Similarly, in Eagle Professional Resources Inc. v. MacMullin, a motions judge held (and the Ontario Court of Appeal agreed) that three employees did not breach their employment agreements when they solicited their former employer’s customers, employees, and contractors. While the employer alleged that the customer information in question was taken from a proprietary internal database, the employees stated they simply looked up the information on social networking sites such as LinkedIn. Preferring the employees’ evidence, the motions judge held that because the client information at issue was “publicly available” from LinkedIn, the former employer could not meet the first step of enforcement; namely, establishing a proprietary interest.
These decisions suggest that certain instances of solicitation arising from individual profiles and advertisements on LinkedIn may be more in line with the telephone book approach than the Rolodex approach. Not only is the information in question publicly accessible, but the LinkedIn terms of service clearly state that ownership of the account resides with its individual user.
Strengthening an employer’s proprietary interest
Given that the path to injunctive relief is paved with proprietary interest, employers should be mindful of certain practices and procedures regarding LinkedIn. For example:
• Any new LinkedIn account for an employee should be opened with a company rather than personal e-mail address. This not only makes accessing the account easier should the need ever arise, but it also helps an employer tie itself to the account’s identity.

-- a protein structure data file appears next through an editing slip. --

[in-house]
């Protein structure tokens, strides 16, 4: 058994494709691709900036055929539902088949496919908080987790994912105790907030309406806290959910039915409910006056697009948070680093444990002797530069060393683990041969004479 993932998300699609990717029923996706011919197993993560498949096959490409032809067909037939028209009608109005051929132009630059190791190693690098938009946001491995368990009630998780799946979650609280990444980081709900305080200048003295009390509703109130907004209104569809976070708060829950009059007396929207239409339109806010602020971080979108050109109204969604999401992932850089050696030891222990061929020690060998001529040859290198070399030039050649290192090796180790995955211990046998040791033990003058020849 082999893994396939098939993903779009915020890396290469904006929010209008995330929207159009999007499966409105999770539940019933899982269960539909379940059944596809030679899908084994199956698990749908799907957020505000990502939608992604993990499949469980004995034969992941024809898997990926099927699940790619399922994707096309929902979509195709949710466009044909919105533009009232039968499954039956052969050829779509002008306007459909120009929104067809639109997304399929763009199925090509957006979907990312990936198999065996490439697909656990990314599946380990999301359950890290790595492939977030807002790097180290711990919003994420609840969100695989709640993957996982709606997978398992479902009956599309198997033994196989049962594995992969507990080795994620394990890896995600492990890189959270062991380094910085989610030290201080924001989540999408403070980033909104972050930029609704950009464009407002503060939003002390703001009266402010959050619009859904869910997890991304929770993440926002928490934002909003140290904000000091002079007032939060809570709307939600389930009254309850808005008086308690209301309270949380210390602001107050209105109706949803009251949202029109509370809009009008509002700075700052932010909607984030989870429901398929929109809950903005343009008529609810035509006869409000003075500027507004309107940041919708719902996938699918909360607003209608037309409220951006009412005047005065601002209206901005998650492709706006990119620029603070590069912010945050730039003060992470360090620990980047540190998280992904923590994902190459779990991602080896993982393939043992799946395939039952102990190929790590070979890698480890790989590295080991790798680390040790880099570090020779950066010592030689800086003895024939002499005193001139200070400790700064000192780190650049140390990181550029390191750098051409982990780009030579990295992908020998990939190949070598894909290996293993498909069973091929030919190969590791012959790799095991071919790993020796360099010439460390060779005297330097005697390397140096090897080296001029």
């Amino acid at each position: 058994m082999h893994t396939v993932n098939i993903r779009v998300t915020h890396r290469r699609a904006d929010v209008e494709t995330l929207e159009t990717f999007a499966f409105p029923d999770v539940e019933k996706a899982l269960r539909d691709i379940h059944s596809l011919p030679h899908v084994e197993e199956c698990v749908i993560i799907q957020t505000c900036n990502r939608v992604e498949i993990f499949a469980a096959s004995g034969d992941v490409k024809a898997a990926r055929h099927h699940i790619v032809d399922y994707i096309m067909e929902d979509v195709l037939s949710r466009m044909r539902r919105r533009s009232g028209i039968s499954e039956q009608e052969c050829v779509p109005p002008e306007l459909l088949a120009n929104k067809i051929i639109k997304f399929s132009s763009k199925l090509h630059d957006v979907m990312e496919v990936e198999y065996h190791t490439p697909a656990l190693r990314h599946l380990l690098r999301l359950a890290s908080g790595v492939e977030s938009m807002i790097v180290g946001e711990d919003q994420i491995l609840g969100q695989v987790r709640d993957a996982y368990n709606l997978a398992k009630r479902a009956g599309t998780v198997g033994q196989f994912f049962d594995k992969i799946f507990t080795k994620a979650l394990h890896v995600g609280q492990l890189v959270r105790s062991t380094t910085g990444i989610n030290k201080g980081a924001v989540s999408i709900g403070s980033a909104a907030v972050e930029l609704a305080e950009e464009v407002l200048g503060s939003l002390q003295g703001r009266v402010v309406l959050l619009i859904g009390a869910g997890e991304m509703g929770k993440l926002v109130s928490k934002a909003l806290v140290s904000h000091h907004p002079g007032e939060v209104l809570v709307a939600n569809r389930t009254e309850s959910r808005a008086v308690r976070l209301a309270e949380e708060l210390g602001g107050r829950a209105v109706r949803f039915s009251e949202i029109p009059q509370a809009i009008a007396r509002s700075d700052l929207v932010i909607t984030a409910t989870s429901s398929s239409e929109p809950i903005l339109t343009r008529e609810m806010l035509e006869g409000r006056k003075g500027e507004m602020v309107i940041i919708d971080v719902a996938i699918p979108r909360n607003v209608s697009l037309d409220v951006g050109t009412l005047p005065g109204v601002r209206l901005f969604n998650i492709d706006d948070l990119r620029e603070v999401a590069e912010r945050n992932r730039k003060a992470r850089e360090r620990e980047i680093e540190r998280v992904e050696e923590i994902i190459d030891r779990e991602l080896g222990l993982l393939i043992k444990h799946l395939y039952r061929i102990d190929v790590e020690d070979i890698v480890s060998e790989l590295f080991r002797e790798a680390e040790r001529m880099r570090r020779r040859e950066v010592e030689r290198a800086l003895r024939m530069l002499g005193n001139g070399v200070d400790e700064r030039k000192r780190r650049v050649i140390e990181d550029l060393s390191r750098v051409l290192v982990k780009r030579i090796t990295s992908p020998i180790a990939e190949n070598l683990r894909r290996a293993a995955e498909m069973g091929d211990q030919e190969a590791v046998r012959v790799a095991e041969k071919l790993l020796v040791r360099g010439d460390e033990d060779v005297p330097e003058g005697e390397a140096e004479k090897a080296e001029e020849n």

• Employment contracts and social media policies should clearly state that an employee’s LinkedIn presence is a database of proprietary trade information built on the employer’s behalf, using company equipment, and during working hours for which compensation is provided.
• Employers should also define “company property” in relevant policies to include LinkedIn connections made during the course of employment. Doing so may allow an employer to require the deletion of said connections when an employee leaves the company.
Regardless of whether LinkedIn is properly considered a Rolodex or telephone book, the fact remains it is now a staple of the modern employee’s networking tool kit. Accordingly, the prudent employer should take the necessary steps now to ensure that its future interests are protected.
Ryan Edmonds is an employment and labour lawyer at Heenan Blaikie LLP where his practice encompasses all aspects of workplace law. Ryan can be reached at REdmonds@heenan.ca. This article was written with Justine Lindner, a graduate of Osgoode Hall Law School and articling student in Heenan Blaikie’s Toronto office. Justine can be reached at JLindner@heenan.ca.
Update Nov. 19: The plaintiff and defendant in the Exfo case were mistakenly inversed and the article has now been corrected to reflect the right parties.